EPIC logo
	Tuesday, June 2, 2009
	Lillie Coney
	EPIC Associate Director
	(202) 4831140 x 111
	Groups say that the privacy issues raised by the "digital strip search"
	need to be resolved before the TSA makes further use of this invasive
	Washington, DC  The Electronic Privacy Information Center (EPIC),
	joined by thirty organizations, today urged Secretary of Homeland
	Security  Janet Napolitano to suspend use of Whole Body Imaging
	systems. EPIC stressed that privacy problems raised by this technology
	have not been adequately addressed. 
	The letter is being released as the annual Computers, Freedom, and
	Privacy conference opens in Washington, DC. The CFP conference has
	often been the launch pad for cutting-edge Internet campaigns.
	Whole Body Imaging systems, such as backscatter x-ray and millimeter
	wave, capture detailed images of air travelers stripped naked. The TSA,
	a part of the Homeland Security agency, claims that these systems are
	necessary for airport security and that they will not save the images
	of American air passengers. However, the TSA also said that these
	scanners would be used only for passengers who had raised suspicions.
	Now the agency announced that these new scanners would replace metal
	detectors as the primary screening device for all passengers.
	Following the TSA announcement, EPIC launched a national campaign
	urging that the program be blocked until the privacy risks are fully
	evaluated. EPIC also established the web site
	"stopdigitalstripsearches.org" and created the Facebook group "Stop
	Airport Strip Searches," which now has several hundred members.
	EPIC also said that the vendors, L-3 and Rapiscan, should appear in
	Congress and explain to the public how these systems really work.
	"The TSA's reversal on the use of these devices makes clear the privacy
	risk with this program," said Marc Rotenberg, EPIC Executive Director.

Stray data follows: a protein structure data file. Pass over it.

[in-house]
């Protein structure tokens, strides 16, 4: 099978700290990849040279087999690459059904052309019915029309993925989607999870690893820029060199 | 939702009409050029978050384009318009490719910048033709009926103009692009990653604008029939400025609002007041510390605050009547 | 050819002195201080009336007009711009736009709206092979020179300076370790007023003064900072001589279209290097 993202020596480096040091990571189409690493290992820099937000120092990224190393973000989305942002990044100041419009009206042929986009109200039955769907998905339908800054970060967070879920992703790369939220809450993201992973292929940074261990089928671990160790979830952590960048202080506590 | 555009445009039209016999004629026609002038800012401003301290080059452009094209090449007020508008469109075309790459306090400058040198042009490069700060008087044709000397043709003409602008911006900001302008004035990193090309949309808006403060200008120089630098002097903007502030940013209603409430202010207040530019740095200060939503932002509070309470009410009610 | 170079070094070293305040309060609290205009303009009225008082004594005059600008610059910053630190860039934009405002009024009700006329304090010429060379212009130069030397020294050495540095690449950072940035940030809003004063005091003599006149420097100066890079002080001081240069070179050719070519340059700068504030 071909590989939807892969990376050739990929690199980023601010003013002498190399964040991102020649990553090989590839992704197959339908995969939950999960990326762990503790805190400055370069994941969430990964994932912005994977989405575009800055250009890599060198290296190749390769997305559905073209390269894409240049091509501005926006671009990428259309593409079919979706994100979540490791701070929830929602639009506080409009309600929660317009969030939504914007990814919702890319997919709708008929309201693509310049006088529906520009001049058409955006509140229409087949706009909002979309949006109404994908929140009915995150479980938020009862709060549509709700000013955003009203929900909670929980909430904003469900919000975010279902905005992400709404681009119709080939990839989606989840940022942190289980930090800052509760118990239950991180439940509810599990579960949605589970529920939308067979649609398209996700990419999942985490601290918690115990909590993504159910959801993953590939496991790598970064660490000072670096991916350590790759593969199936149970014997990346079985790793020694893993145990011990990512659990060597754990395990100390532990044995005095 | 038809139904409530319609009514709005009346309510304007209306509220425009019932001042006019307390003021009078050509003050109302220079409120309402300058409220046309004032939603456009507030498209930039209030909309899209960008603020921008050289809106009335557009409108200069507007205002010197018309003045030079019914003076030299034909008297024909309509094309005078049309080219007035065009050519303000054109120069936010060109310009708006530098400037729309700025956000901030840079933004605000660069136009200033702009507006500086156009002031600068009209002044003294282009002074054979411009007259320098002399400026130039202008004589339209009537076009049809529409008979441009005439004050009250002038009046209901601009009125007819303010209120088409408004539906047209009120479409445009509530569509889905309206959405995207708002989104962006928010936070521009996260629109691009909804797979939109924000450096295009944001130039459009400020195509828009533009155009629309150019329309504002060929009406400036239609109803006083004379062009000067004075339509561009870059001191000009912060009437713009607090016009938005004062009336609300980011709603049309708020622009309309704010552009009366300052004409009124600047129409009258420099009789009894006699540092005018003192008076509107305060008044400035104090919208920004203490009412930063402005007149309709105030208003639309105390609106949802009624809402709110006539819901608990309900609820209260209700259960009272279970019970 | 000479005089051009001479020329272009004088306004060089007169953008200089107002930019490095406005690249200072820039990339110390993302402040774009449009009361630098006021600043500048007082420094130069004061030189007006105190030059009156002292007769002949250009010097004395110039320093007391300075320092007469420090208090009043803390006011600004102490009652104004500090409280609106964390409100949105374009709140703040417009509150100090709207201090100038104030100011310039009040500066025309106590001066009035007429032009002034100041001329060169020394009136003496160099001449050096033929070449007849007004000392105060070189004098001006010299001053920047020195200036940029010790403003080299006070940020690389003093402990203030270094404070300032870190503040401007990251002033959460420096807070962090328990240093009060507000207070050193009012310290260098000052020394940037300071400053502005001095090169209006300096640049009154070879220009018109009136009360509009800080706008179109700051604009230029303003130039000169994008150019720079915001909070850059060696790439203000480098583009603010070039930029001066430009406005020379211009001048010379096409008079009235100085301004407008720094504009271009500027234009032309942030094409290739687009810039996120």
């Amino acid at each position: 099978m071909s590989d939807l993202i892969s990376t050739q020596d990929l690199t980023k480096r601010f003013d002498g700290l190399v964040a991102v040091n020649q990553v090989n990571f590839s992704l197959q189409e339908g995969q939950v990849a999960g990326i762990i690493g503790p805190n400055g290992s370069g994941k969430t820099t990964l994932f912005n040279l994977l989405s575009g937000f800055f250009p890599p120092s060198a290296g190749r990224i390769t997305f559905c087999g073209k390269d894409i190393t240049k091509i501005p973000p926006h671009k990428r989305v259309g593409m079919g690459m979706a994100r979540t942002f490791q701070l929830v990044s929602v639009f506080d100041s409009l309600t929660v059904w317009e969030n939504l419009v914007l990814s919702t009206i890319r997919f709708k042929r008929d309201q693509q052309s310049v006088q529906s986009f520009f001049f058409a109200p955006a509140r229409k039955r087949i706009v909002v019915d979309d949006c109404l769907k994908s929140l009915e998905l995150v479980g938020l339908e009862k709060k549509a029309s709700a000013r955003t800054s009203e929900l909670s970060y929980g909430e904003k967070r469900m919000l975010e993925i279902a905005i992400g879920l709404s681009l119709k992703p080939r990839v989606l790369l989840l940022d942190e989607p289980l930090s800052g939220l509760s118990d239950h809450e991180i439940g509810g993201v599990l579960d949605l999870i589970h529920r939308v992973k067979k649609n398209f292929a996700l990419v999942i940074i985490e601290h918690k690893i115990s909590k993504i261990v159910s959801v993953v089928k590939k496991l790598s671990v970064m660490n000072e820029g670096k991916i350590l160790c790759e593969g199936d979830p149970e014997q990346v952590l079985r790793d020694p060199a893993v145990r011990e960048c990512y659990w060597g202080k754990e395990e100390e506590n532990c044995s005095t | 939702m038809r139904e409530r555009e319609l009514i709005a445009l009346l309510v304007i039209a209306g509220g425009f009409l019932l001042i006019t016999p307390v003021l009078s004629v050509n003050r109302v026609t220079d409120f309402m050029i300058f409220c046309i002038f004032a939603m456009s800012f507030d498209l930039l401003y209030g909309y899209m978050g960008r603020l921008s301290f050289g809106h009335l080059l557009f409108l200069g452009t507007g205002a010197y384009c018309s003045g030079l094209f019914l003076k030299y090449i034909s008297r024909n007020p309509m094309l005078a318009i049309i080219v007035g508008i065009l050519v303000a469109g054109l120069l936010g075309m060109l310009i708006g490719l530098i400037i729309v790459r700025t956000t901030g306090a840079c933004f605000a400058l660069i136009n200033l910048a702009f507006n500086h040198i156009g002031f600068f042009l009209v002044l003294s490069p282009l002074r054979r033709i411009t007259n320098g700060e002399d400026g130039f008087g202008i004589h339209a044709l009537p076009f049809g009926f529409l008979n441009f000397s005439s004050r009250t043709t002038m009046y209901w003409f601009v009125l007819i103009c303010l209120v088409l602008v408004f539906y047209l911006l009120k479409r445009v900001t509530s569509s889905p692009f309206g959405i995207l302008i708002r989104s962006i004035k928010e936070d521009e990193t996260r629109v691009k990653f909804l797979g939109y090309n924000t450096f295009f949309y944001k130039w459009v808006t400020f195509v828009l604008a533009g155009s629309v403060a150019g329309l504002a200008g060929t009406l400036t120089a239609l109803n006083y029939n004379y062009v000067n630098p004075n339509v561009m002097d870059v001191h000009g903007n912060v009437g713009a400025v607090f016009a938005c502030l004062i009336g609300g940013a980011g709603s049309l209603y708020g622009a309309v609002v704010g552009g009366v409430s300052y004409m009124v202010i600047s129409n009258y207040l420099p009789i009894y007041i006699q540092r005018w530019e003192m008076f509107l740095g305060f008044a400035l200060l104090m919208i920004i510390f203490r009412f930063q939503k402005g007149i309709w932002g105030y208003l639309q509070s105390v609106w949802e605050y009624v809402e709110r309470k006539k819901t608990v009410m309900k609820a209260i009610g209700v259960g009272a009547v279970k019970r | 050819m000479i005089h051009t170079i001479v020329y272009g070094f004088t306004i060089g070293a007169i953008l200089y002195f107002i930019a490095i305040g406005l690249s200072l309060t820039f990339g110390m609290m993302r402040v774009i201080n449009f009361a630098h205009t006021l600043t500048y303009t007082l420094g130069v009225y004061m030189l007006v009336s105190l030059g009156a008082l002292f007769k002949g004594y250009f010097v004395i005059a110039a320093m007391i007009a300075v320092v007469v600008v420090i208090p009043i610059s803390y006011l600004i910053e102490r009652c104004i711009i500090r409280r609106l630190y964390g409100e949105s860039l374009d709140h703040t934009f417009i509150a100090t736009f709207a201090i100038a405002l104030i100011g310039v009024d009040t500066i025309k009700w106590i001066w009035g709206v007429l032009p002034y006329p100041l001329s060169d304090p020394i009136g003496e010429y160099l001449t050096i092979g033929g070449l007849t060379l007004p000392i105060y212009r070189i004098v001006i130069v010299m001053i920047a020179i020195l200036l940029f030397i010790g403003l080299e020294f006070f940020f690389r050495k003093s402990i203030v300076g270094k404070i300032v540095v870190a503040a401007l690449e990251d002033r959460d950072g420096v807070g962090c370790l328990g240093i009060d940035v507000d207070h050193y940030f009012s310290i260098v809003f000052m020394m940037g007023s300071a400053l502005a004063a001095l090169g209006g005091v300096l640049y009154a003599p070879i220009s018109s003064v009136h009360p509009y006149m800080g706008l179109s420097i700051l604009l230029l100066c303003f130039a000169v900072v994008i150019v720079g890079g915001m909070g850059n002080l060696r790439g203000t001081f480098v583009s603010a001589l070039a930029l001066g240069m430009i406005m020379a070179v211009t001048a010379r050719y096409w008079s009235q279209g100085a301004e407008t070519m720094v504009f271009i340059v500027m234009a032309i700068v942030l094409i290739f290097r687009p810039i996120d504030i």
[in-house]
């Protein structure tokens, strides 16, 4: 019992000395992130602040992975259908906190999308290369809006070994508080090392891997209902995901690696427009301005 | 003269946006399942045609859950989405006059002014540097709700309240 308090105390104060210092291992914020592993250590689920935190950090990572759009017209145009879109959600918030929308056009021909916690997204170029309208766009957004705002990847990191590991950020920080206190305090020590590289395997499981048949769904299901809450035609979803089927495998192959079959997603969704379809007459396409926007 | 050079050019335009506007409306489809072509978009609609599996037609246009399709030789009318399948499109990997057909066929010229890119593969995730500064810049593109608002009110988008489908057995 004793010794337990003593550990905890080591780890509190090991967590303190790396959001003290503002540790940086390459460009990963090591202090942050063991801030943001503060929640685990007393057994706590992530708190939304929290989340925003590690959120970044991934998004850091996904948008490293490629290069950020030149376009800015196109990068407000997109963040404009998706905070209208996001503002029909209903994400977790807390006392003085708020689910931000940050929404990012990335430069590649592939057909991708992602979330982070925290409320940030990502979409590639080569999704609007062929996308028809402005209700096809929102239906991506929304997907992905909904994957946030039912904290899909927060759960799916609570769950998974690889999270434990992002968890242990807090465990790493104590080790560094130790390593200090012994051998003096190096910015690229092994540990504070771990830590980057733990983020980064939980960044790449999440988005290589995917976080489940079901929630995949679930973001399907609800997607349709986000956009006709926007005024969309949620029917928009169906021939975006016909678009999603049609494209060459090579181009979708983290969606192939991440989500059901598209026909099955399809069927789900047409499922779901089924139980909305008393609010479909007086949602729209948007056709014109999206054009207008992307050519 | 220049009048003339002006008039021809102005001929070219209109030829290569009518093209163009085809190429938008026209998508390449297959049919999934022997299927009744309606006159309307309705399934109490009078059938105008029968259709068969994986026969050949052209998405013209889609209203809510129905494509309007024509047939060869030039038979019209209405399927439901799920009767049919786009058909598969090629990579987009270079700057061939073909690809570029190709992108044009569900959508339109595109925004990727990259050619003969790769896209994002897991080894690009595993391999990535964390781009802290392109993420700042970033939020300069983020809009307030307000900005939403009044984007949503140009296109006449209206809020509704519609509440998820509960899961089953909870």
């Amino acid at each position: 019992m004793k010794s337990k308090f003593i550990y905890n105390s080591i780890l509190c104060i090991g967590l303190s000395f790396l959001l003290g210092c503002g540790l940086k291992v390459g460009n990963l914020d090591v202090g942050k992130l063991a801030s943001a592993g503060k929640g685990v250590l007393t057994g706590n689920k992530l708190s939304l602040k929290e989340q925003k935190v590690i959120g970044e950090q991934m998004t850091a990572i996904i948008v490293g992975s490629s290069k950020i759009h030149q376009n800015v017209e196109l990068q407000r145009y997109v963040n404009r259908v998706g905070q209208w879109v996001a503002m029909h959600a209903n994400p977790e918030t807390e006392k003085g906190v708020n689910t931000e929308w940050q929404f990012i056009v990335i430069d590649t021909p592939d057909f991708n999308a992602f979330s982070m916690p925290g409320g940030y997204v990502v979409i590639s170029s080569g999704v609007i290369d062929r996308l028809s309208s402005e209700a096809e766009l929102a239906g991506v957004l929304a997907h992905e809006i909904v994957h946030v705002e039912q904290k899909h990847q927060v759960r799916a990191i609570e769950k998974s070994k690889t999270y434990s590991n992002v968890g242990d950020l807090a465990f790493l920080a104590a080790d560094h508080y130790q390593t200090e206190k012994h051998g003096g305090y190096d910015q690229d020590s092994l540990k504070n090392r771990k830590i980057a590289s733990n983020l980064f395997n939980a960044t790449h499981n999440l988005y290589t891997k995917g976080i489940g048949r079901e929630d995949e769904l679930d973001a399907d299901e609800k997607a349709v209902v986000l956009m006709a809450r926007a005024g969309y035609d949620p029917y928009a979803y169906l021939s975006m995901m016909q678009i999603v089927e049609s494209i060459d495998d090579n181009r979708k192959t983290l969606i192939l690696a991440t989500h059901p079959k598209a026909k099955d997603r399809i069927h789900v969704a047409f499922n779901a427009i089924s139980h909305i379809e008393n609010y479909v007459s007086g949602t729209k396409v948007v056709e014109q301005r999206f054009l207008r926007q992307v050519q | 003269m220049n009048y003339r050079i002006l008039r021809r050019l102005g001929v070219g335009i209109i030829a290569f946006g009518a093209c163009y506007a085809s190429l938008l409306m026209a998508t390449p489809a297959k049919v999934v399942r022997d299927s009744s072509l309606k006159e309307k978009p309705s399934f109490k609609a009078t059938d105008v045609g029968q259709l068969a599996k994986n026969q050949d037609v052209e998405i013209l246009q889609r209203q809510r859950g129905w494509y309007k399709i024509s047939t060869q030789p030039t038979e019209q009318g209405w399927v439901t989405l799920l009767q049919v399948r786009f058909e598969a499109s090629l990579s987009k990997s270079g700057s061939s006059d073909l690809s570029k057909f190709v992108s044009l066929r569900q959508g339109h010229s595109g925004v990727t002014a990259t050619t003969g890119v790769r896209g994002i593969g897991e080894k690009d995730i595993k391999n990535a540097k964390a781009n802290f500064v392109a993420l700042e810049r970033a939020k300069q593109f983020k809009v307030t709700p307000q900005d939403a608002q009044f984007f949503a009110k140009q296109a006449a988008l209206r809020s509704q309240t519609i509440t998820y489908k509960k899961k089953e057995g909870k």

"There must be a thorough investigation and clear legal rules
	established." Mr. Rotenberg continued, "The privacy of American air
	travelers should not be left to the whim of federal officials with x-ray
	Unlike many federal programs, the TSA has gone forward with the Whole
	Body Imaging program without any public comment. In their letter to
	Sec. Napolitano, the organizations called for a 90-day process to allow
	the public to comment on the agency's proposal. 
	"The TSA must be more open regarding whole body imaging. Our letter
	requests a public rulemaking process to determine whether the privacy
	protection measures are effective."
	The groups said that the TSA should suspend the use of these scanners
	as primary screening and inform travelers of their rights to other
	screening techniques, such as a physical pat down or search of
	carry-on bags.
	Additionally, the groups said that the TSA needs to evaluate the
	medical and health implications of exposure to this technology. 
	The organizations signing the letter included Consumer Federation of
	America, ACLU, the Constitution Project, Consumer Action, Liberty
	Coalition, The Rutherford Institute, and Privacy Rights Clearinghouse.
	More information is available at:
	Letter Urging Suspension of Whole Body Imaging
	Background on Whole Body Imaging
	Stop Digital Strip Searches web site
	Stop Airport Searches Facebook Group
	Computers Freedom and Privacy 2009